REVIEW: John & Jen - 2015 Off-Broadway Cast

Recording CoverEarlier this year, Andrew Lippa’s John & Jen, his first musical, with lyrics by Tom Greenwald, had a marvelous off-Broadway production at the Clurman Theatre, produced by the Keen Company. Kate Baldwin and Conor Ryan starred in this challenging and moving two-hander, more than 20 years after the first production at Goodspeed Opera House. The original production gained a sort of cult following, no doubt thanks to the original cast album that featured Carolee Carmello.

The 2015 production was followed by a new cast recording, and though it has some minor faults and often tries to turn the show into a Broadway spectacle, the stellar voices of Baldwin and Ryan are some of the finest performances recorded from the last theatre season.

John & Jen is a tour de force for the actors and musicians combined. Act One is the story of Jen (Kate Baldwin), the protective older sister who gets involved in the 1960s counterculture, and John (Conor Ryan), the idealistic younger brother who enlists to fight in Vietnam. In Act Two, we find Jen as a single mother, dealing with both the loss of her younger brother and raising her precocious son, whom she named John in her brother’s memory.

John & Jen is an intimate show, and the Keen Company production was true to that. Performed in a small space, the actors didn’t even use microphones (this was achieved in part by eliminating the drum/percussion part from Jason Robert Brown’s original orchestrations, but it is more of a testament to the vocal power of Baldwin and Ryan). Completely sung-through, the show is not easy to perform successfully. One wouldn’t suspect the inherent difficulties after listening to Baldwin and Ryan, though. Baldwin demonstrates her depth as an actor and that she has one of the best voices in musical theatre today. Relative newcomer Ryan may be young, but his skills betray his age: his roles in the show would be intimidating for an actor of any level, but Ryan tackles them with aplomb and succeeds.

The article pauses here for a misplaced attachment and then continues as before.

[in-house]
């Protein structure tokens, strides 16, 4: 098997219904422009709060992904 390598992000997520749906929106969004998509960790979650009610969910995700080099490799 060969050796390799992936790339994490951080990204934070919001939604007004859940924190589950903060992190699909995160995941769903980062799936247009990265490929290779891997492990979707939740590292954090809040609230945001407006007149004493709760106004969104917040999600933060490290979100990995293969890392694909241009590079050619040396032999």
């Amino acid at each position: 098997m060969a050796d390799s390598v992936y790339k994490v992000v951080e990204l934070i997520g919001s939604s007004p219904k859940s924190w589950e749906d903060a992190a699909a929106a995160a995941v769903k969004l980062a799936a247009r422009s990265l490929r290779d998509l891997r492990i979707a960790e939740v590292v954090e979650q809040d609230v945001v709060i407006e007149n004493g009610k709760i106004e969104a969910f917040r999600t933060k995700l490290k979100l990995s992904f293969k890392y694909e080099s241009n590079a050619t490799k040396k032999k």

Themes of innocence - the embracing and the betrayal of it - pervade the work. Baldwin’s renditions of the emotional “The Road Ends Here” and “Hold Down the Fort,” coupled with Ryan’s “It Took Me a While” and the energetic “Bye Room," give better insight into the difficulties of some of life's stages than most other recent musicals. John & Jen culminates in “Every Goodbye Is Hello.” It may be a clichéd line, but the actors blend and perform with an underlying urgency that makes the song and idea sound fresh and original.

The new cast recording has a song that was written for this production. “Trouble With Men” is an Act One feature for Ryan, and while he performs it well, the song itself is the weakest part of the album. It doesn’t have the excitement of most other songs, settling instead into some of Lippa’s later compositional traits rather than the youthful vigor that runs throughout the rest of the show.

This recording also has new orchestrations: the added strings and percussion are often heavy-handed and betray the intimate nature of the show. The uncredited musicians fill out what once was a lean backing for the singers. (The production’s music director/pianist Lily Ling and cellist Melanie Mason are credited, as are the original orchestrations by Brown and Lippa. It is unclear who did the new orchestrations, what musicians are performing them, or even what the exact instrumentation is.) I don't believe that a cast album should always accurately reflect the show it's from, and recordings add parts to the orchestra frequently enough that it's become common practice. In this case, however, Lippa's score is better served by the smaller instrumentation.

Still, though, the album is more than satisfying. Baldwin easily plays humorous (“Think Big”) and serious (“Just Like You”). Ryan should soon be a star based on how he tackles “Talk Song” and “It Took Me a While.” The complete ending sequence (“The Road Ends Here,” “That Was My Way,” and “Every Goodbye…”) puts this perfect pairing of actors together in some of the finest moments on the album.

One of the pleasures of this John & Jen recording is hearing Lippa’s music performed strongly and wisely. The show was past-due for a well-executed revival, and while the cast album would have been better served by remaining small and avoiding the intrusive new orchestrations, that is not a reason to avoid placing this album in frequent playing rotation. The performances of Kate Baldwin and Conor Ryan expose a deeper side to this score. It was a joy to see them perform the material, one of Lippa's best scores, live, and the release of this album preserves their remarkable interpretations.


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